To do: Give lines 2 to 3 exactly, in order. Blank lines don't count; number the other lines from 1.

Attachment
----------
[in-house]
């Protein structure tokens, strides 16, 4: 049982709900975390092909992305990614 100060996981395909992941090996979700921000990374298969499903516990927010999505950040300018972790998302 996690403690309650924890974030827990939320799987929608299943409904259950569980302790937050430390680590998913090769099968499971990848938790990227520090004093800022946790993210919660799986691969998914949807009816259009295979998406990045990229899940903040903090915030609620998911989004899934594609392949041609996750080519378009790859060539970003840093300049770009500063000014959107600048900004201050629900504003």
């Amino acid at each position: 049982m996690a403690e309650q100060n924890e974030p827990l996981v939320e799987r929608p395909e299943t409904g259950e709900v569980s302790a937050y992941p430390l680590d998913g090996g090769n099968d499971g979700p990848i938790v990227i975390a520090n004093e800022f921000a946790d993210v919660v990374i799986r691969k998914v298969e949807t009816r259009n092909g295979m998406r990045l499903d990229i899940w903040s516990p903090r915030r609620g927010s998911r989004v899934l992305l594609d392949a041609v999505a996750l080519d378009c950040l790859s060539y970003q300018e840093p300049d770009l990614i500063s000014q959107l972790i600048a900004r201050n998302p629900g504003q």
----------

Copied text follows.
């Protein structure tokens, strides 16, 4: 049982709900975390092909992305990614 100060996981395909992941090996979700921000990374298969499903516990927010999505950040300018972790998302 996690403690309650924890974030827990939320799987929608299943409904259950569980302790937050430390680590998913090769099968499971990848938790990227520090004093800022946790993210919660799986691969998914949807009816259009295979998406990045990229899940903040903090915030609620998911989004899934594609392949041609996750080519378009790859060539970003840093300049770009500063000014959107600048900004201050629900504003």
């Amino acid at each position: 049982m996690a403690e309650q100060n924890e974030p827990l996981v939320e799987r929608p395909e299943t409904g259950e709900v569980s302790a937050y992941p430390l680590d998913g090996g090769n099968d499971g979700p990848i938790v990227i975390a520090n004093e800022f921000a946790d993210v919660v990374i799986r691969k998914v298969e949807t009816r259009n092909g295979m998406r990045l499903d990229i899940w903040s516990p903090r915030r609620g927010s998911r989004v899934l992305l594609d392949a041609v999505a996750l080519d378009c950040l790859s060539y970003q300018e840093p300049d770009l990614i500063s000014q959107l972790i600048a900004r201050n998302p629900g504003q």